“You can’t simply do continuous play at the same pace and engagement, because that creates a cognitive burnout,” Stoudt says. “So you have to figure out the right way to build the experience up to put more cognitive load on the patient and give them a reprieve without breaking the experience itself.”
So games like Bear Blast have levels that get progressively more engaging and difficult.
“You’re going up levels, and you start with a couple bears, there’s five, 30, 60,” Gold says. “You do other things as you increase into other levels. Kids like that reinforcement of getting to the next level, earning points and racing against the clock.”
Patterson says the development of gaming technologies has enabled medical researchers to use virtual reality more easily. What used to cost tens of thousands of dollars is now available for a few hundred, he says, so researchers are expanding what they can do with virtual reality into managing chronic pain and anxiety.
“The primary treatment for chronic pain is movement, but a lot of people with chronic pain are afraid of moving,” Patterson says. Often for patients, movement triggers worse pain. But ultimately, studies show that physical therapy helps in the long-run. “So there’s now some paradigms out there that encourage movement through VR but also address the fear of movement that people have.”
Virtual reality addresses the anxiety people have around movement the same way that it addresses the pain itself: through engaged distraction. If you simply tell a patient it’s important to move, but they know that movement will cause pain, they’re going to have a negative reaction to the treatment. But give them a game to play and it becomes much easier to stay motivated. In one study, patients said that they enjoyed the games so much, they forgot all about their pain and wanted to continue playing even after the trial was over.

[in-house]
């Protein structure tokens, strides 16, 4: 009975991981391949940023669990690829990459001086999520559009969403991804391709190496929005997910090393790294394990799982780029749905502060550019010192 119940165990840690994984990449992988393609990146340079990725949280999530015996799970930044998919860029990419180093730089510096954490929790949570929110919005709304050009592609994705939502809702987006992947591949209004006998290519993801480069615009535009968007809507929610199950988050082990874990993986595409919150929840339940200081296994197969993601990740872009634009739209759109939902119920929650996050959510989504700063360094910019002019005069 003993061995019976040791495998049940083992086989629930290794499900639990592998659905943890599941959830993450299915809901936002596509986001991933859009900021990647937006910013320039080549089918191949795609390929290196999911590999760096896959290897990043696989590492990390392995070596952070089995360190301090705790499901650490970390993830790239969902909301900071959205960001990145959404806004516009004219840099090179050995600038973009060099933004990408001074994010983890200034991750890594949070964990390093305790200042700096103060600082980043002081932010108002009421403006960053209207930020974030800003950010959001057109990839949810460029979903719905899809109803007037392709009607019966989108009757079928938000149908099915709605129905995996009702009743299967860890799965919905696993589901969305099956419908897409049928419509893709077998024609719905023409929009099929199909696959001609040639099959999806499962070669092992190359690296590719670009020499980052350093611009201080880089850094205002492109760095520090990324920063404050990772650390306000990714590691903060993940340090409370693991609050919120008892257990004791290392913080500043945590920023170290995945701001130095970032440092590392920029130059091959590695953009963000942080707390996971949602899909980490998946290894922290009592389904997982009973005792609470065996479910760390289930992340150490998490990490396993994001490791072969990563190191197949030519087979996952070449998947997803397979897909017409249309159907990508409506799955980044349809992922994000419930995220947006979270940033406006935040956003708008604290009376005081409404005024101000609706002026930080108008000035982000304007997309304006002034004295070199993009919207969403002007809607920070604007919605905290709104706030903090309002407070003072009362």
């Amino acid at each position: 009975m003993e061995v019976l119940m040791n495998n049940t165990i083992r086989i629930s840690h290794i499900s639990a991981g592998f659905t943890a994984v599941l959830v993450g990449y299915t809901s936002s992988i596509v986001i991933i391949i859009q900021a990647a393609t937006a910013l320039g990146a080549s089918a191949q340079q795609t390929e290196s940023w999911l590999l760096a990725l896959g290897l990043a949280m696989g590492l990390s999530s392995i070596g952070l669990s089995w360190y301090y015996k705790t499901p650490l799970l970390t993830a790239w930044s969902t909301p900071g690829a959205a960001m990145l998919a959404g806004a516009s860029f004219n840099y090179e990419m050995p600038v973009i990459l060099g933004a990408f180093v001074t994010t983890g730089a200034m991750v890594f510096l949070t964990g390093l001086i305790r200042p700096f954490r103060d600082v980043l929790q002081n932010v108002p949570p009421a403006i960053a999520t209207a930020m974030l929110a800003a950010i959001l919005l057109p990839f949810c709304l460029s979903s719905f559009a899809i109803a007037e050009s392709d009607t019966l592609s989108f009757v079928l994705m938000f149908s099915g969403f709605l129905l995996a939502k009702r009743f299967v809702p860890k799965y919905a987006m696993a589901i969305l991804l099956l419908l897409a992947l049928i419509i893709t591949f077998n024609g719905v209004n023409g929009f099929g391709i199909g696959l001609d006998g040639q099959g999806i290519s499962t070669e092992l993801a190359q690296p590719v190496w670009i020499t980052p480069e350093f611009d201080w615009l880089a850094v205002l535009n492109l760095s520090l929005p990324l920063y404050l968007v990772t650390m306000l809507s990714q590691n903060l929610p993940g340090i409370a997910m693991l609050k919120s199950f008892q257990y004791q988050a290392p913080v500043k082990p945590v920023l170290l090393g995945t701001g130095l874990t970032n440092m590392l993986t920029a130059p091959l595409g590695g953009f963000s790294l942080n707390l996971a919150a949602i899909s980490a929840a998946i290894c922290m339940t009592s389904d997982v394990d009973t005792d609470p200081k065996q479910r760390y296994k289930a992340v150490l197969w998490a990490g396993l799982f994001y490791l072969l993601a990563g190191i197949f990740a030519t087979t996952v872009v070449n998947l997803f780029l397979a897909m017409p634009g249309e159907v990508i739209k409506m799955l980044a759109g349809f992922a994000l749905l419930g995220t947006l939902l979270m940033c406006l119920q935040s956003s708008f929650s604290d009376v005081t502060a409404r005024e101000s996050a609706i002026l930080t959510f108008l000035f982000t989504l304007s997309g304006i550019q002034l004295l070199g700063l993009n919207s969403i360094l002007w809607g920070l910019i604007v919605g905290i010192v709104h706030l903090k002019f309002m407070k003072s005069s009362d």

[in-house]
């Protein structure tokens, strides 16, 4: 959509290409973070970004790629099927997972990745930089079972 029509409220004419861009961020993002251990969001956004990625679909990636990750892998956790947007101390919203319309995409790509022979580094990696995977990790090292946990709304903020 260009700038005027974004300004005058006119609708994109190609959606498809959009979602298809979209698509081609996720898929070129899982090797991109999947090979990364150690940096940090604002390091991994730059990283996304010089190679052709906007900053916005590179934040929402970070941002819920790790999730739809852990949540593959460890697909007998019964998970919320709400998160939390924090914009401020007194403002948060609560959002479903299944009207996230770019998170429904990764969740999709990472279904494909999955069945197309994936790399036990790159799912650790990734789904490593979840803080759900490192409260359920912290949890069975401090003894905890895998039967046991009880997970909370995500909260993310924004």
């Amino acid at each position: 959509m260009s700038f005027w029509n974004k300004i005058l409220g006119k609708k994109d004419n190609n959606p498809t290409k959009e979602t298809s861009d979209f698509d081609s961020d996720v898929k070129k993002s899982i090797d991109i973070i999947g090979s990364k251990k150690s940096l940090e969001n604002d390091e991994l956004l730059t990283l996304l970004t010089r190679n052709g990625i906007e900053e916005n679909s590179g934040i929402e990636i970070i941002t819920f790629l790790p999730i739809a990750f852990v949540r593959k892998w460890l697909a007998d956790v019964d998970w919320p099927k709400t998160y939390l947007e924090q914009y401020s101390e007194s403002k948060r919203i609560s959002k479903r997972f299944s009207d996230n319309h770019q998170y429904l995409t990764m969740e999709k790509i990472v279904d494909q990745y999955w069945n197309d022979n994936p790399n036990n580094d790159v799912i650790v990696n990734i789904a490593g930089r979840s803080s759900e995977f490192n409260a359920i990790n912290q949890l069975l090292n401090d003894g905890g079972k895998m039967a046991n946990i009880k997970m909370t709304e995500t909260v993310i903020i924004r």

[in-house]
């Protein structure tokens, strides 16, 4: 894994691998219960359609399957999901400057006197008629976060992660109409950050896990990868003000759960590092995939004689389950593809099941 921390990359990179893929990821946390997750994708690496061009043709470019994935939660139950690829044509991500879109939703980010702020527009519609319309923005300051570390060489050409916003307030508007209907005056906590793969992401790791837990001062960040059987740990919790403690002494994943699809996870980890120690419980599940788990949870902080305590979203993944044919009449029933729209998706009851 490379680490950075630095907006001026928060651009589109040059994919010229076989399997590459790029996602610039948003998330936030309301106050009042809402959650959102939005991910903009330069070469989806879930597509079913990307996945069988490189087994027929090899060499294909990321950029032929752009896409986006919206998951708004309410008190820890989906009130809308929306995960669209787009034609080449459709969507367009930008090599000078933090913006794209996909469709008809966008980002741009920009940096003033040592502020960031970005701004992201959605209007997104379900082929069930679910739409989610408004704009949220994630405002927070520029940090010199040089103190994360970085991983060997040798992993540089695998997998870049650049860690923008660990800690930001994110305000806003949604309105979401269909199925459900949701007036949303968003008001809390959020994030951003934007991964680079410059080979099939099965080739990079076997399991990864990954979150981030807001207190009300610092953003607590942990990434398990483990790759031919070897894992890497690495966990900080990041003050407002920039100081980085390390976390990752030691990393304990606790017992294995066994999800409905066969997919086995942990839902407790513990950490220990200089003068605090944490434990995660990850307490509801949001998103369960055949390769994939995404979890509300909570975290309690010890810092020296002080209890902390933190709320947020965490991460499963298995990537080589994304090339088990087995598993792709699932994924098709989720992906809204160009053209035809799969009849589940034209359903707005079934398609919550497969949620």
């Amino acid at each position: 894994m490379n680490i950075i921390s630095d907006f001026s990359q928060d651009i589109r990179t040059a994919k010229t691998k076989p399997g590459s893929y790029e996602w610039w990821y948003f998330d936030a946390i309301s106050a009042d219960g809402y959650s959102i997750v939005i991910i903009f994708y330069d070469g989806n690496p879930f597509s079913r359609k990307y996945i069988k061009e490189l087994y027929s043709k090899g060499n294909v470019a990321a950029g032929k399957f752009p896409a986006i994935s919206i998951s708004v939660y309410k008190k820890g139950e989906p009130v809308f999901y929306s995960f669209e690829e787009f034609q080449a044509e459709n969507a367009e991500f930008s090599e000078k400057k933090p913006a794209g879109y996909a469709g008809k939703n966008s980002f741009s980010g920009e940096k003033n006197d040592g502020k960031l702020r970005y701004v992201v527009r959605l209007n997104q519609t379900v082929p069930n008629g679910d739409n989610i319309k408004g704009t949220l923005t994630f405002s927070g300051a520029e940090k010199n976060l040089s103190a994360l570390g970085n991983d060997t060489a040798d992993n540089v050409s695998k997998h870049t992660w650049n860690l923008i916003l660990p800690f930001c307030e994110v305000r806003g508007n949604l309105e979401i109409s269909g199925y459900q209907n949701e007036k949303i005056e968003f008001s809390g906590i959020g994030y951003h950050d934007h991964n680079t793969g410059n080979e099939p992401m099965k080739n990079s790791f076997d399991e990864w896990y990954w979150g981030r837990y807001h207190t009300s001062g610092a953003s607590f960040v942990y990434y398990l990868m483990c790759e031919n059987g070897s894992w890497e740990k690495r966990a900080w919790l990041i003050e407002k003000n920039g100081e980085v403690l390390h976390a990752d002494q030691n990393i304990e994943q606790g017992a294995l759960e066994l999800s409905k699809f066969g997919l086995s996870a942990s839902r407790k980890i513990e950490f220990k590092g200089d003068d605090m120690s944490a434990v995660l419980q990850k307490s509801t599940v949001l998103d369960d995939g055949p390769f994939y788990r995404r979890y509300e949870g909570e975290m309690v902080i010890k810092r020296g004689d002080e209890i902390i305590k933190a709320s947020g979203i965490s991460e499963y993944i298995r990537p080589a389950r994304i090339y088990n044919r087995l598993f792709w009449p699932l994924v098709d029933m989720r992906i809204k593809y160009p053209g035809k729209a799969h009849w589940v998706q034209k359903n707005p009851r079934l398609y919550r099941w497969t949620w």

Gold says that even trials that use multiple rounds of VR sessions still show good outcomes for pain management. He acknowledges that every patient is different, and perhaps a veteran VR gamer might find the relatively easy games offered to patients to not be engaging enough to distract from pain. But he’s also confident that software and hardware will continue to evolve in ways that will offer patients more ways to avoid pain.
Virtual reality is also progressing rapidly enough with retail products, from low-cost Google Cardboard viewers to the $800 HTC Vive, that it’s already possible for patients outside of a clinical setting to try using VR for pain management under the guidance of their physician.
Gold and Patterson believe it’s only a matter of time before you have more options for your next medical procedure. And, while pain medications are great tools, they can have devastating side effects, like the addiction fueling the opioid dependance crisis across the U.S. Unlike drugs, virtual reality is at a place where the efficacy of the technology is going up while the price of equipment is going down.
Some drugs also simply don’t work in many patients with chronic pain. While Gold and Patterson both agree that medications are still useful, important and relatively safe, they acknowledge it’s nice to have a drug-free alternative. With VR, “there’s no addiction, no side effects, and it’s portable,” Gold says.